Bao, Y.J., Hua, B.J., Hou, W., Lin, H.S., Zhang, X.B., & Yang, G.X. (2010). Alleviation of cancerous pain by external compress with Xiaozheng Zhitong Paste. Chinese Journal of Integrative Medicine, 16, 309–314.doi: 10.1007/s11655-010-0501-5
To observe the clinical effectiveness of a topical application of Xiaozheng Zhitong Paste (XZP) in alleviating the cancerous pain of patients with middle/late-stage cancer
Patients were randomized into either the treatment group (64 patients) or the control group (60 patients). In addition to utilization of three-ladder (3L) analgesia therapy in both groups, topical application of XZP was given to patients in the treatment group for pain alleviation. Analgesic efficacy was recorded in terms of pain intensity, analgesia initiating time and sustaining time, and the optimal analgesic effect revealing time. Quality of life and adverse reactions that occurred in patients were also recorded.
The extent of pain, the analgesic effect initiating time and sustaining time of medication, and the optimal effect revealing time were recorded before medication and 24 hours after medication. Quality of life was estimated by Karnofsky scoring and the Brief Pain Inventory (BPI).
Intensity of pain was evaluated per standards of the World Health Organization with the numeric rating scale (NRS), expressed as digits from 0–10 (0 for no pain, 10 for extreme pain). Intensity of pain was ranked into four grades: 0 = no pain; grade I = endurable pain, normal daily life, sleep not affected, NRS 1–3; grade II = obvious pain, unendurable, patients asked for analgesia, daily life and sleep affected, NRS 4–6; grade III = severe pain, could hardly endure, analgesia necessary, sleep interfered with, impact on motion, forced posture, painful complexion, and incessant groaning, NRS 7– 10.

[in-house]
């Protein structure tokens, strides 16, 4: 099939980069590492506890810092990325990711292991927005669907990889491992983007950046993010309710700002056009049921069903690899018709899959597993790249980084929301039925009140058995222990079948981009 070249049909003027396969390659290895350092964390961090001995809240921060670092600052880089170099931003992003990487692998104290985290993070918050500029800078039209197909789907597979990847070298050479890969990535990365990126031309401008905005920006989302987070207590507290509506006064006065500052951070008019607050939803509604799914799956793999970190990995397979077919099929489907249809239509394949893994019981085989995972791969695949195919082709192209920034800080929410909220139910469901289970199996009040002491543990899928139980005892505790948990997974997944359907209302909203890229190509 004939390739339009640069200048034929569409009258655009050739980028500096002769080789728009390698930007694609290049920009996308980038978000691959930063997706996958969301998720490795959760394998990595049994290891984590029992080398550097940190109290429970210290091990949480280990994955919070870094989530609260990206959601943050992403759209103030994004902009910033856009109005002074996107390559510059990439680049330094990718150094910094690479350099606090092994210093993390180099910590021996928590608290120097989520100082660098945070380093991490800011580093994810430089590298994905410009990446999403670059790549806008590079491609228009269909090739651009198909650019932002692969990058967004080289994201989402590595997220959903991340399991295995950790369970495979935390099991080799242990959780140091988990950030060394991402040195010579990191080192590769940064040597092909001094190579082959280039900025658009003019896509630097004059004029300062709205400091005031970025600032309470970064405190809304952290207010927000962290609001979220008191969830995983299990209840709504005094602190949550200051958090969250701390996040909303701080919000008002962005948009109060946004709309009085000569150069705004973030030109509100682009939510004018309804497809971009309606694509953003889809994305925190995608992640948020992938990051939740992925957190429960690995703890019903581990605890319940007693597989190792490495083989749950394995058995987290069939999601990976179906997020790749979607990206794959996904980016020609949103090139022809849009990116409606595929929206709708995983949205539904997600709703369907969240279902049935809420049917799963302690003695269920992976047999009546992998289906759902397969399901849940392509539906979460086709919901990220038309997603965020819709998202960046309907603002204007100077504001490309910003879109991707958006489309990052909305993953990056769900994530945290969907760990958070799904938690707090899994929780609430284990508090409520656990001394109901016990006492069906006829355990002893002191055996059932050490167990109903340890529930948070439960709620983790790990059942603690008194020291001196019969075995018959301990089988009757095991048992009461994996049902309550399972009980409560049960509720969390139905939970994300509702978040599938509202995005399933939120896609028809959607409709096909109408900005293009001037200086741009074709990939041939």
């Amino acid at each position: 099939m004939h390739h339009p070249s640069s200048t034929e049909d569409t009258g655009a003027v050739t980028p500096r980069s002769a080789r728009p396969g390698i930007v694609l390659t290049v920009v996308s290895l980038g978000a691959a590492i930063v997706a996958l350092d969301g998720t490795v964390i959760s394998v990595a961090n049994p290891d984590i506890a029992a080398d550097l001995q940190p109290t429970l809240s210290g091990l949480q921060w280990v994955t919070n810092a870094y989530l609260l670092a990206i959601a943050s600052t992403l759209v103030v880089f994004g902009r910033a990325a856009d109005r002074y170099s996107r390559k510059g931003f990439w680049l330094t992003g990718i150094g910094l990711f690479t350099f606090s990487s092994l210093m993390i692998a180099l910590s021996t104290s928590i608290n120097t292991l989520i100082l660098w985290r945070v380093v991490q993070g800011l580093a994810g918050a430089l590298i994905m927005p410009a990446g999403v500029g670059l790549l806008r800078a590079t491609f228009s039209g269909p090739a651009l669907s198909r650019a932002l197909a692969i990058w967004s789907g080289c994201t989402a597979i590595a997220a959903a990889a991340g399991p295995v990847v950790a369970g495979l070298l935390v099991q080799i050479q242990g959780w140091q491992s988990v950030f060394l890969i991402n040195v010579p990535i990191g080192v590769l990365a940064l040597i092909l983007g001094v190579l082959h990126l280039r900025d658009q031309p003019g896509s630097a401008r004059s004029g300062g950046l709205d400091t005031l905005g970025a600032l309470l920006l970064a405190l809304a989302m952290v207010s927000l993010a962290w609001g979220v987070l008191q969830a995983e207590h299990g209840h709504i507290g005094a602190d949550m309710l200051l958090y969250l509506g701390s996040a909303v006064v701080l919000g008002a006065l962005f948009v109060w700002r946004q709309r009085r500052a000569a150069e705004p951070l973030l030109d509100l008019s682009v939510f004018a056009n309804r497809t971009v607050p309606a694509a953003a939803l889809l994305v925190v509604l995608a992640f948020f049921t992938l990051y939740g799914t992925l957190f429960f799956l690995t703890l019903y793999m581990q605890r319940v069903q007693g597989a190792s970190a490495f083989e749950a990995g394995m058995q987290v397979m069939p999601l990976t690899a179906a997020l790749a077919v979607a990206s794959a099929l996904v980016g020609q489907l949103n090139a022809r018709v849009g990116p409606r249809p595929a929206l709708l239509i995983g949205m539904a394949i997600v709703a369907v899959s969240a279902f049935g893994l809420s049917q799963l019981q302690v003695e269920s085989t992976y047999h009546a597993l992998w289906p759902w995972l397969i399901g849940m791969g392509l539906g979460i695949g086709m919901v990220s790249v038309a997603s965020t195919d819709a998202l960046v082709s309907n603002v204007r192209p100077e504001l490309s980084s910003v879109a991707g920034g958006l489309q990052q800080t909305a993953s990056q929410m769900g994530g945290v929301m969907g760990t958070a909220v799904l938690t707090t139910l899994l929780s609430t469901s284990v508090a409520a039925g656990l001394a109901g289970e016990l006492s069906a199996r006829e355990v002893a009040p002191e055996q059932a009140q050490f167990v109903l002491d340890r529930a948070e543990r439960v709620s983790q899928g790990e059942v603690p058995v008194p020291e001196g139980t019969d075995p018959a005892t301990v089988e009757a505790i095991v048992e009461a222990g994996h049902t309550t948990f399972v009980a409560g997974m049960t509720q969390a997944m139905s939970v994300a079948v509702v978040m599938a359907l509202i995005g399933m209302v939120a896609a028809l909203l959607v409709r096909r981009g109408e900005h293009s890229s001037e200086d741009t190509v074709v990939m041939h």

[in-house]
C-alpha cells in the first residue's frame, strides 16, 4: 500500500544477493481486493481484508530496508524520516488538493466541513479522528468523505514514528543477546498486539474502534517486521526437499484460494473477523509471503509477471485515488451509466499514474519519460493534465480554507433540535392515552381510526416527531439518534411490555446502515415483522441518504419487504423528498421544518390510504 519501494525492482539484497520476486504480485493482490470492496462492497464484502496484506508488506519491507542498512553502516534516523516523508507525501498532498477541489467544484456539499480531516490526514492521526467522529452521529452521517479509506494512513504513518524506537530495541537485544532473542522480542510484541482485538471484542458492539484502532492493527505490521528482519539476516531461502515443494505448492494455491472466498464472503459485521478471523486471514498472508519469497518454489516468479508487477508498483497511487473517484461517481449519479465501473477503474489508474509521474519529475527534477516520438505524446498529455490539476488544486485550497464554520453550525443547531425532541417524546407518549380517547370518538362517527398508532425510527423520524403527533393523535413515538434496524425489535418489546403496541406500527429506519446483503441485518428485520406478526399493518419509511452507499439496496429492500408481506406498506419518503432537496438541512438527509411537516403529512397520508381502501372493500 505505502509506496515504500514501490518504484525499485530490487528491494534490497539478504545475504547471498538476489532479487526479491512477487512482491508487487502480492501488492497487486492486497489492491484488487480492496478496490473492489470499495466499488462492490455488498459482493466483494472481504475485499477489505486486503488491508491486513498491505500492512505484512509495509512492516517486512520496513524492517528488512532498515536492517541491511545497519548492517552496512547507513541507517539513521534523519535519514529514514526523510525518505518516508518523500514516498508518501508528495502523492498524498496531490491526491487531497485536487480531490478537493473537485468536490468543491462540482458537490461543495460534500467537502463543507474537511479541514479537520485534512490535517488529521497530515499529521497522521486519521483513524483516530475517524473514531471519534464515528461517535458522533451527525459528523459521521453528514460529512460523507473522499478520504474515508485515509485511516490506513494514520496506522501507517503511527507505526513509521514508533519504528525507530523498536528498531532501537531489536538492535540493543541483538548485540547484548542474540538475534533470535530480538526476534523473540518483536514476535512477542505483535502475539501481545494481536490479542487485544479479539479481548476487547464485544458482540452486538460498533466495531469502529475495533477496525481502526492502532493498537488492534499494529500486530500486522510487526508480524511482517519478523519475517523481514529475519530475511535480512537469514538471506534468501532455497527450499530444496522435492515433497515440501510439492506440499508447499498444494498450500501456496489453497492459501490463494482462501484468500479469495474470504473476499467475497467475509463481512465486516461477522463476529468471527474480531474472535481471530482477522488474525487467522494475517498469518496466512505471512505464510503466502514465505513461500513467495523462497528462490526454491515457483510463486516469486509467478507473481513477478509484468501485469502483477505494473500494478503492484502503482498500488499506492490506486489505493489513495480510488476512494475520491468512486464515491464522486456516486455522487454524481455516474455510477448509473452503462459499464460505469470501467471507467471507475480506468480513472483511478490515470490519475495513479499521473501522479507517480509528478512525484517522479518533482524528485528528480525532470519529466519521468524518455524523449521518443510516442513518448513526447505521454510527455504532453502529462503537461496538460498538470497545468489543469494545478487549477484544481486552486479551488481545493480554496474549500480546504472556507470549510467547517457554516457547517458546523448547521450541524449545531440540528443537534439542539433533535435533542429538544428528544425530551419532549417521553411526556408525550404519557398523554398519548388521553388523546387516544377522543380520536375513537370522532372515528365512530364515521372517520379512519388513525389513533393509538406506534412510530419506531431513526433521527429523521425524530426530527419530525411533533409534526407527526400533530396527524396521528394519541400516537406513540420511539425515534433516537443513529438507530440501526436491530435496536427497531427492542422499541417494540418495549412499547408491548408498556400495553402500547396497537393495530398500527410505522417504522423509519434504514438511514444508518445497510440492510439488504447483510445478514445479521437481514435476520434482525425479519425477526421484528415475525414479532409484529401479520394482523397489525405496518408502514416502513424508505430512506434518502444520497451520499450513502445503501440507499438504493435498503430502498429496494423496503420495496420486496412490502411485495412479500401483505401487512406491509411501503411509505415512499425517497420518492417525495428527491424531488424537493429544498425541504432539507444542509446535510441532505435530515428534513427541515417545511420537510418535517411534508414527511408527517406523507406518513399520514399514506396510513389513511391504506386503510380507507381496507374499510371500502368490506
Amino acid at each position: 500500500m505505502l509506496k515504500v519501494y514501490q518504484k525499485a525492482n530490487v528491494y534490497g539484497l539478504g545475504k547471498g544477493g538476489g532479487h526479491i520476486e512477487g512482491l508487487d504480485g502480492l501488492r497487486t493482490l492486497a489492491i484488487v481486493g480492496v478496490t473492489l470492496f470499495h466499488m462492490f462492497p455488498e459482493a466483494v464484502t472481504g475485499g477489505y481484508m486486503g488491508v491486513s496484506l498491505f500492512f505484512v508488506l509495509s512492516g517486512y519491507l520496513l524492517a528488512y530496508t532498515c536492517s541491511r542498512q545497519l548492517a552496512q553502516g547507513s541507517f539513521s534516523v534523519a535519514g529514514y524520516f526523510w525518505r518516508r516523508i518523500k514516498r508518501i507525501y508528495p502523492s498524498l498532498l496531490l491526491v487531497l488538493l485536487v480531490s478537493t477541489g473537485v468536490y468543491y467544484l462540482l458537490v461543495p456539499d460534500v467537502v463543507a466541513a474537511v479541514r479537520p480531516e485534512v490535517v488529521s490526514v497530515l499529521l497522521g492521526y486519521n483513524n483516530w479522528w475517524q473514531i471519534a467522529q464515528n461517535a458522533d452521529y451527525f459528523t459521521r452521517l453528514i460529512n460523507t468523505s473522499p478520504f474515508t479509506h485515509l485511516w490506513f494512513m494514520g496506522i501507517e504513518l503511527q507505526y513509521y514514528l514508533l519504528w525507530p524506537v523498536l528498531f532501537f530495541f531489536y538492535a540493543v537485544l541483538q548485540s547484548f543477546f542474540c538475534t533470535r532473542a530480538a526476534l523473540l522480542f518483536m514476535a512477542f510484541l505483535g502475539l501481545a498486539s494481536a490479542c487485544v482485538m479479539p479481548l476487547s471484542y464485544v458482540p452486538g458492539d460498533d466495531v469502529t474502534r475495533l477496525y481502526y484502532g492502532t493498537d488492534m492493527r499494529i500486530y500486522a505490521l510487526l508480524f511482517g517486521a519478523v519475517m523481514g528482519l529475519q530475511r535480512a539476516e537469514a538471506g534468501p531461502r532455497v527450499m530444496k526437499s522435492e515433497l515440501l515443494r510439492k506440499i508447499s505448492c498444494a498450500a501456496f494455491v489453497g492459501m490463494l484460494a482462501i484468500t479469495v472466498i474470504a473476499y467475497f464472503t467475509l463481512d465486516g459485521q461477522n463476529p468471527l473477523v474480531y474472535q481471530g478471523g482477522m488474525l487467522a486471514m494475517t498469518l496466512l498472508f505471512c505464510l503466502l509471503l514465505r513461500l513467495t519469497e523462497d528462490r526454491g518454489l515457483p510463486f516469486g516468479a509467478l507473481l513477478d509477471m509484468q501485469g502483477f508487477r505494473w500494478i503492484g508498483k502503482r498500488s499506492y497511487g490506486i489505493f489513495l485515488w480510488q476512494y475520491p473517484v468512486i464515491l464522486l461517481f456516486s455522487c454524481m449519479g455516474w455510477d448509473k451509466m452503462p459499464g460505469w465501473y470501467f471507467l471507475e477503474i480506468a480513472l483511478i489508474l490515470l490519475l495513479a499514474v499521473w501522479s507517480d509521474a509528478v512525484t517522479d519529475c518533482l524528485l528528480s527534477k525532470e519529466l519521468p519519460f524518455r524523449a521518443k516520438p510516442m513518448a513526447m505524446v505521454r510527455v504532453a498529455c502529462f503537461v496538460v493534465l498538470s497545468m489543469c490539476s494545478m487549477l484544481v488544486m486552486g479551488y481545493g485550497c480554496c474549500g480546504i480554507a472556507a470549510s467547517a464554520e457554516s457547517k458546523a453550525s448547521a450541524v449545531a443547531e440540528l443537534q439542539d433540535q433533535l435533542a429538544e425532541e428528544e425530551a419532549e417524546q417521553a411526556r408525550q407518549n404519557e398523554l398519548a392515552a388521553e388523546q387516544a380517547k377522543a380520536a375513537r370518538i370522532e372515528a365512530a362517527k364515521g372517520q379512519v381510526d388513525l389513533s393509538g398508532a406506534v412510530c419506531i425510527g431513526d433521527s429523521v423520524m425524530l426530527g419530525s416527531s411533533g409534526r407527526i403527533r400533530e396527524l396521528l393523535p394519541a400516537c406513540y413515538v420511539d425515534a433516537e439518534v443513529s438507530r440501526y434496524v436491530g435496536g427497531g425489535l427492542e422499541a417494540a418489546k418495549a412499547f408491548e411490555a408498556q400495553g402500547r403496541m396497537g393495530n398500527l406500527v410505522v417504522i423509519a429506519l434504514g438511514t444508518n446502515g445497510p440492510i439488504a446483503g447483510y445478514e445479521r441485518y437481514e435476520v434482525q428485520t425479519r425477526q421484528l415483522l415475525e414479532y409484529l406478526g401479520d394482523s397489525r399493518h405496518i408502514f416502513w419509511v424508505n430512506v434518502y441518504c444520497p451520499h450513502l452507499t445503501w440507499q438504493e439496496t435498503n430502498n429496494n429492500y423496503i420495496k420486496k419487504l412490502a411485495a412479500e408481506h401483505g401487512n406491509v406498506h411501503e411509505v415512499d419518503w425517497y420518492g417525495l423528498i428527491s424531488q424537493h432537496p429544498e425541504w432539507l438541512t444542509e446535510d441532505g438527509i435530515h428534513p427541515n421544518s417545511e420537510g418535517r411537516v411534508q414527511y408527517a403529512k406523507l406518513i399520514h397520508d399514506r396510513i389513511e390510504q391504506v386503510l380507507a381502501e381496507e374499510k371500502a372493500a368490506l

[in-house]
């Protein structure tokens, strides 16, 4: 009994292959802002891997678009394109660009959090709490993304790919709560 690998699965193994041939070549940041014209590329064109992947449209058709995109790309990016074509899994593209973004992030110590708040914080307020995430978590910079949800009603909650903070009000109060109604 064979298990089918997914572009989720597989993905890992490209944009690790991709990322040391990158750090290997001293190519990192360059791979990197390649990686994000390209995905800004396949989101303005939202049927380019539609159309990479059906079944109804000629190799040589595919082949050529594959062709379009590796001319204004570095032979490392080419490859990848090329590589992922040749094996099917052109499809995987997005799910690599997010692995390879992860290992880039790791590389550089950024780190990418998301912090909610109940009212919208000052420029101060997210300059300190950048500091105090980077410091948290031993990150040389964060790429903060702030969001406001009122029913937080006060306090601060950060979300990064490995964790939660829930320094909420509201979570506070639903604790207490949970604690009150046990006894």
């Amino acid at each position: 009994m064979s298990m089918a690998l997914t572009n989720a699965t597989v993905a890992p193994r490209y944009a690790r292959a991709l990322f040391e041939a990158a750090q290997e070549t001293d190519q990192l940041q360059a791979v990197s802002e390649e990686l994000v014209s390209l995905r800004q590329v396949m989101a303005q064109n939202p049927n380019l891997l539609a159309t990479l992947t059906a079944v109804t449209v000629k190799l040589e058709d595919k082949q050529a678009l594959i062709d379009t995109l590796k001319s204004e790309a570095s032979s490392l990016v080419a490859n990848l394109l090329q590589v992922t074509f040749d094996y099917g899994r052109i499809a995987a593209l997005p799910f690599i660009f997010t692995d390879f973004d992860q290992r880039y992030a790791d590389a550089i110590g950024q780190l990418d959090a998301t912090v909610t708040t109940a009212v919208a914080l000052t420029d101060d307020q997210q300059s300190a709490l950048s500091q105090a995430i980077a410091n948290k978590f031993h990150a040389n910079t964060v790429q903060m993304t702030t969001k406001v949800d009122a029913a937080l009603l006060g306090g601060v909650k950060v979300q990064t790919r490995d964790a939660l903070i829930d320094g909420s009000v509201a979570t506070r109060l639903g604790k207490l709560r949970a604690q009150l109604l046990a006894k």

Effectiveness on pain treatment was classified into four grades: completely remitted (CR), partially remitted (PR), mildly remitted (MR), and no palliation (NP). Comparison of the total effective rate (sum of CR+PR+MR) between the two groups showed no significant difference (p > 0.05). Analgesic effect initiating time was decreased, and its sustaining time was elongated in both groups after medication (p < 0.01), but the initiating time was shorter in the treatment group than in the control group (p < 0.01). The mean optimal analgesia effect was shorter in the treatment group, demonstrating a significant difference (p < 0.01).
Compared by the effect of pain on patients, the effect was attenuated by both groups after medication, but the mental condition, walking capacity, social acceptability, sleep, and joy of living were all better with those in the control group, showing statistical significance (p < 0.01).
The combination of 3L analgesia and XZP compress demonstrates the similar effects in pain alleviation as compared with 3L analgesia alone.
XZP paste was prepared at the pharmaceutical department of the author’s hospital.
Chinese medicine may prove to be beneficial for patients with cancer-associated pain management issues, as well as in end-of-life and palliative care; however, these findings do not provide support for the intervention tested here. Nursing participation in these evaluations is essential.